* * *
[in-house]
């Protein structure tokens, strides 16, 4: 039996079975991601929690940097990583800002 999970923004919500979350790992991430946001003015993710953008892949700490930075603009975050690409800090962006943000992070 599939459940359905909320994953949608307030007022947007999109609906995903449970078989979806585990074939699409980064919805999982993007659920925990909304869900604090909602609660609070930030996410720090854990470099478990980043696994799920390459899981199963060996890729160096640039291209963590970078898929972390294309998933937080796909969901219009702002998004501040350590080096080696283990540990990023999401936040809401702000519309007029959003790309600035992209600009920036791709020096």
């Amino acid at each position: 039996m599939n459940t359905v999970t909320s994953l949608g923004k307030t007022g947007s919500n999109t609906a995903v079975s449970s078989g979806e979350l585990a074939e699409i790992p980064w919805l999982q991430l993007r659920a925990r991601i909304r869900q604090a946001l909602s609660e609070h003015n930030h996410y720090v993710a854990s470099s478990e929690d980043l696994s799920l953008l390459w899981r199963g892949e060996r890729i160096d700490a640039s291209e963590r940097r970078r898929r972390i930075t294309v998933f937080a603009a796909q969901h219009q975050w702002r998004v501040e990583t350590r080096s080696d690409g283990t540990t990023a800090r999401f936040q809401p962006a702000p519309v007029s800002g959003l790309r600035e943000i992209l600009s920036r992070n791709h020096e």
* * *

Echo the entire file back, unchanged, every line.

[in-house]
């Protein structure tokens, strides 16, 4: 039996079975991601929690940097990583800002 999970923004919500979350790992991430946001003015993710953008892949700490930075603009975050690409800090962006943000992070 599939459940359905909320994953949608307030007022947007999109609906995903449970078989979806585990074939699409980064919805999982993007659920925990909304869900604090909602609660609070930030996410720090854990470099478990980043696994799920390459899981199963060996890729160096640039291209963590970078898929972390294309998933937080796909969901219009702002998004501040350590080096080696283990540990990023999401936040809401702000519309007029959003790309600035992209600009920036791709020096």
């Amino acid at each position: 039996m599939n459940t359905v999970t909320s994953l949608g923004k307030t007022g947007s919500n999109t609906a995903v079975s449970s078989g979806e979350l585990a074939e699409i790992p980064w919805l999982q991430l993007r659920a925990r991601i909304r869900q604090a946001l909602s609660e609070h003015n930030h996410y720090v993710a854990s470099s478990e929690d980043l696994s799920l953008l390459w899981r199963g892949e060996r890729i160096d700490a640039s291209e963590r940097r970078r898929r972390i930075t294309v998933f937080a603009a796909q969901h219009q975050w702002r998004v501040e990583t350590r080096s080696d690409g283990t540990t990023a800090r999401f936040q809401p962006a702000p519309v007029s800002g959003l790309r600035e943000i992209l600009s920036r992070n791709h020096e």